Saturday, July 01, 2006


Super-Patriotism vs. Uber-Capitalism?

We discussed the issue a little bit in the update to the Superman Returns review below.

But now it is a full-fledged
controversy to which the movie writers admit helping anticipating:
We were always hesitant to include the term 'American way' because the meaning of that today is somewhat uncertain," Ohio native [co-writer Michael] Dougherty explains. "The ideal hasn't changed. I think when people say 'American way,' they're actually talking about what the 'American way' meant back in the '40s and '50s, which was something more noble and idealistic."

While audiences in Dubuque might bristle at Superman's newfound global agenda, patrons in Dubai likely will find the DC Comics protagonist more palatable. And with the increasing importance of the overseas boxoffice -- as evidenced by summer tentpoles like "The Da Vinci Code" -- foreign sensibilities can no longer be ignored.

"So, you play the movie in a foreign country, and you say, 'What does he stand for? -- truth, justice and the American way.' I think a lot of people's opinions of what the American way means outside of this country are different from what the line actually means (in Superman lore) because they are not the same anymore," [co-writer Dan] Harris says. "And (using that line) would taint the meaning of what he is saying."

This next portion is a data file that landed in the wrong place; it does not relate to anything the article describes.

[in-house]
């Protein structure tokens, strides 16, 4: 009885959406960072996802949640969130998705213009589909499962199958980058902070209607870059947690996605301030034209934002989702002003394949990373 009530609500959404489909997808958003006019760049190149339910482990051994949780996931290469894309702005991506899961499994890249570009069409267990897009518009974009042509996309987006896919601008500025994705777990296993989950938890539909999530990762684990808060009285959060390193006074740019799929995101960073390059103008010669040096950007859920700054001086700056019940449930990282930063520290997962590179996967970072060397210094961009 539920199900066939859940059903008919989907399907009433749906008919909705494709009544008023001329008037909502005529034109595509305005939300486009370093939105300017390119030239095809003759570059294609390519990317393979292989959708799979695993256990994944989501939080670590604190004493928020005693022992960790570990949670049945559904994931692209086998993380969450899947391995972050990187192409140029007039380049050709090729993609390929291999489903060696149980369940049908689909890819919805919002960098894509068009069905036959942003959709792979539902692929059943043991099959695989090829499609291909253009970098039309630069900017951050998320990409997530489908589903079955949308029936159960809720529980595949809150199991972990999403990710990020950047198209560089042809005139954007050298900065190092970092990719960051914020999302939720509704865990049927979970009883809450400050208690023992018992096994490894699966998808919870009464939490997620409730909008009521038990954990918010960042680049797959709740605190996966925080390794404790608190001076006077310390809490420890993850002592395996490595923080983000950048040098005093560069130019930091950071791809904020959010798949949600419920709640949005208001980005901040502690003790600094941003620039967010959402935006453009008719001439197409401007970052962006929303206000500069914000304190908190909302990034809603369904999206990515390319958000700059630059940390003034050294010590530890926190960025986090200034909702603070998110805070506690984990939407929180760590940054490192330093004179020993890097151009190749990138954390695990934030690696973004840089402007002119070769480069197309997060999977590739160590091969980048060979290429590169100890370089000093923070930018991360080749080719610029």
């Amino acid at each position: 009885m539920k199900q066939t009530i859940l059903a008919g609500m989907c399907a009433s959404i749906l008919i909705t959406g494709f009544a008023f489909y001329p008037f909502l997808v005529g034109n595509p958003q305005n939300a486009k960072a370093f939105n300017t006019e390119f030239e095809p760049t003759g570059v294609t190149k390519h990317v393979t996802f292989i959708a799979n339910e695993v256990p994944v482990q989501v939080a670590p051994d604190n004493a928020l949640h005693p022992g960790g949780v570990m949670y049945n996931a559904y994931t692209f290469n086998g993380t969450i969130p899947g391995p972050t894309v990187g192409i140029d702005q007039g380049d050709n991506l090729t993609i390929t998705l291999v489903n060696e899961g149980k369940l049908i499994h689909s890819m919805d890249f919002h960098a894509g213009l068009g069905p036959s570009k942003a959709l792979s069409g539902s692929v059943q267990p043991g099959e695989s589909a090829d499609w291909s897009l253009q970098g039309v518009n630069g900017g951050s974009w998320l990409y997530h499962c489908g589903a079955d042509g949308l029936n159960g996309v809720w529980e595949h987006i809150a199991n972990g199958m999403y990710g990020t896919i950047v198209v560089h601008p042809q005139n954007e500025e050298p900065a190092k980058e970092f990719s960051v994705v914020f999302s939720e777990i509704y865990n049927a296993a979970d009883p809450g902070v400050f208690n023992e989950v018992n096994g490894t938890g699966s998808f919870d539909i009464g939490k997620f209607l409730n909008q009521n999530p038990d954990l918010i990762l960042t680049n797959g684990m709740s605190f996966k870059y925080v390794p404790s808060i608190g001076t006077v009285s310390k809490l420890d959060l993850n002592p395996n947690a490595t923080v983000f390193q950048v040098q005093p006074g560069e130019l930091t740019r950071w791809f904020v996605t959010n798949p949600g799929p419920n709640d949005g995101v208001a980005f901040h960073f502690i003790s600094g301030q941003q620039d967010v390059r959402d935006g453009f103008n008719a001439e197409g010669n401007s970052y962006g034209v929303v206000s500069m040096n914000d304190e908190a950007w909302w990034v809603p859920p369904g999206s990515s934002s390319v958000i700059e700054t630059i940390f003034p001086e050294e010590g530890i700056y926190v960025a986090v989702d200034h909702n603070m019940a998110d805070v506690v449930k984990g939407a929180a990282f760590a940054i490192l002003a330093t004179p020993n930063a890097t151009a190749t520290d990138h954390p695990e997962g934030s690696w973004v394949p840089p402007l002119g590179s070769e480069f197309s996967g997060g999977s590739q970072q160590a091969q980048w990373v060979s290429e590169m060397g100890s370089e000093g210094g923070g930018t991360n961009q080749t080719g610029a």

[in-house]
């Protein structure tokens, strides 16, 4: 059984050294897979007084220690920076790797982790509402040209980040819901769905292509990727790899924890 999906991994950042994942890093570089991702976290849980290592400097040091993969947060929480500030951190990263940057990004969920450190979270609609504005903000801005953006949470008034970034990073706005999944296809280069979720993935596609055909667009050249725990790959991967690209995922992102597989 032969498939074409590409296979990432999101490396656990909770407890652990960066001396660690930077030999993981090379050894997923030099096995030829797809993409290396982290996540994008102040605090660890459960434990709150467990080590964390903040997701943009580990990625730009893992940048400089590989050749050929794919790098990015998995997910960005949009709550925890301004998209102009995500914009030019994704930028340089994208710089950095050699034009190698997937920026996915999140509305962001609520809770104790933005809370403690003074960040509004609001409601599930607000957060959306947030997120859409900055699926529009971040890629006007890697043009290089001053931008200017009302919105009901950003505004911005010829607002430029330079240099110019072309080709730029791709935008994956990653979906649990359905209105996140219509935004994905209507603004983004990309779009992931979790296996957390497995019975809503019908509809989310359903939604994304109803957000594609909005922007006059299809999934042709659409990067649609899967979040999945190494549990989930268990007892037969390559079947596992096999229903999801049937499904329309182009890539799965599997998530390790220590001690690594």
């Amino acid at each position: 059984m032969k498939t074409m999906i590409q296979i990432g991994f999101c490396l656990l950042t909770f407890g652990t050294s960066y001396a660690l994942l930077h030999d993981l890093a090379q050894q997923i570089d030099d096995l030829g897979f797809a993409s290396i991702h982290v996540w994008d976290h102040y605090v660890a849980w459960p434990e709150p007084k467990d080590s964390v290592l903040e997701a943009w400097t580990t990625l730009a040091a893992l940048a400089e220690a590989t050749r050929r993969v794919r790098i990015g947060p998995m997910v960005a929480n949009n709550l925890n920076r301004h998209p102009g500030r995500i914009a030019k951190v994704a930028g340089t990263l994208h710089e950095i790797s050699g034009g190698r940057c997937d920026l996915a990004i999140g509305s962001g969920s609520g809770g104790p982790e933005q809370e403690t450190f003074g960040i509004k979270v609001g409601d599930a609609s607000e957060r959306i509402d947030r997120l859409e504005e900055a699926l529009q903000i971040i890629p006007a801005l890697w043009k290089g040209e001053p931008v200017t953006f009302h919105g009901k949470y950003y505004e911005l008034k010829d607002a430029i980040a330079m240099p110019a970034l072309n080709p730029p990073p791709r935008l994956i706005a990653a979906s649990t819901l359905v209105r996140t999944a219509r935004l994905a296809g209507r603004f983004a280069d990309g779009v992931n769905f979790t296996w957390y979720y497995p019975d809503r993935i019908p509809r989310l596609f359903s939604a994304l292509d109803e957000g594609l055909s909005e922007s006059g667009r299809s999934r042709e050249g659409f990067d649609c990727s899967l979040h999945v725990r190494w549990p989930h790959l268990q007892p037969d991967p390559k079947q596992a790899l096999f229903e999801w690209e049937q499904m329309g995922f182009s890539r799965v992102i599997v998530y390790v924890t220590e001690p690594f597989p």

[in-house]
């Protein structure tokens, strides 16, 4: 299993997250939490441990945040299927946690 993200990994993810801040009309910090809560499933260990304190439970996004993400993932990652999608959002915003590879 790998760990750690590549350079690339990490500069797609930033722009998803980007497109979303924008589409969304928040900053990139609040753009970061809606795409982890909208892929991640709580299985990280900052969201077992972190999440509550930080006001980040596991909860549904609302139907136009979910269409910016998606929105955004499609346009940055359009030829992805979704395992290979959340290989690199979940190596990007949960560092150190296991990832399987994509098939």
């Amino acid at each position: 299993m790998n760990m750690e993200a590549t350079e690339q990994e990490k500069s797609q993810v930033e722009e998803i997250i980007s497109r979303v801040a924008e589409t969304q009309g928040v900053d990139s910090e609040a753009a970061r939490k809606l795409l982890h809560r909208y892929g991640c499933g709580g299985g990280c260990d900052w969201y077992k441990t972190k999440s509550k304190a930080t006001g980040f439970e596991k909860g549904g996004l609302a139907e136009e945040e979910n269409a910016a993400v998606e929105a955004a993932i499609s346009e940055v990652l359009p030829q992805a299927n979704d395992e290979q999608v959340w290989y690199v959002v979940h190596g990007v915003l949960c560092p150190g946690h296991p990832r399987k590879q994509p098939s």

So, now Superman stands for "Truth, Justice &...all that stuff."

As mentioned previously, this is quite a dramatic sea-change in American pop-culture in just a few years. The difference between two multi-million dollar productions is stunning: In 2002, Spider-Man stands proudly on the American flagpole; in 2006, a 20th century icon like Superman eschews the "...and the American Way" slogan to which he has been attached since at least the early 1950s.

Dougherty and Harris seem to be suggesting that Brand America doesn't "sell" quite as well overseas as it once did and a global company like Time Warner has to worry about all of its audiences.

However, has TW been too cute by half?

As long-time contributor ERA notes, "The only places finding Brand America a hard sell are those marketing overseas first and American second. This decision will be to Superman Return's domestic gross detriment. Granted, Warner Bros. probably doesn't care -- just so it does well overseas."

I'm not sure about that (if Warner Bros. cares or not). This could turn out to be a major embarrassment given that Warner made a specific marketing choice to release this movie around the Fourth of July. That implicitly suggests a desire to tap into American patriotic sentiment. Yet now, days before America's Independence Day, the movie writers are admitting they intentionally played down "the American Way"?

They may be correct from an international marketing perspective -- but it is absolutely stupid to say that right before America's birthday. If the movie ultimately underperforms over the extended holiday weekend, this could turn out to be a major faux pas.

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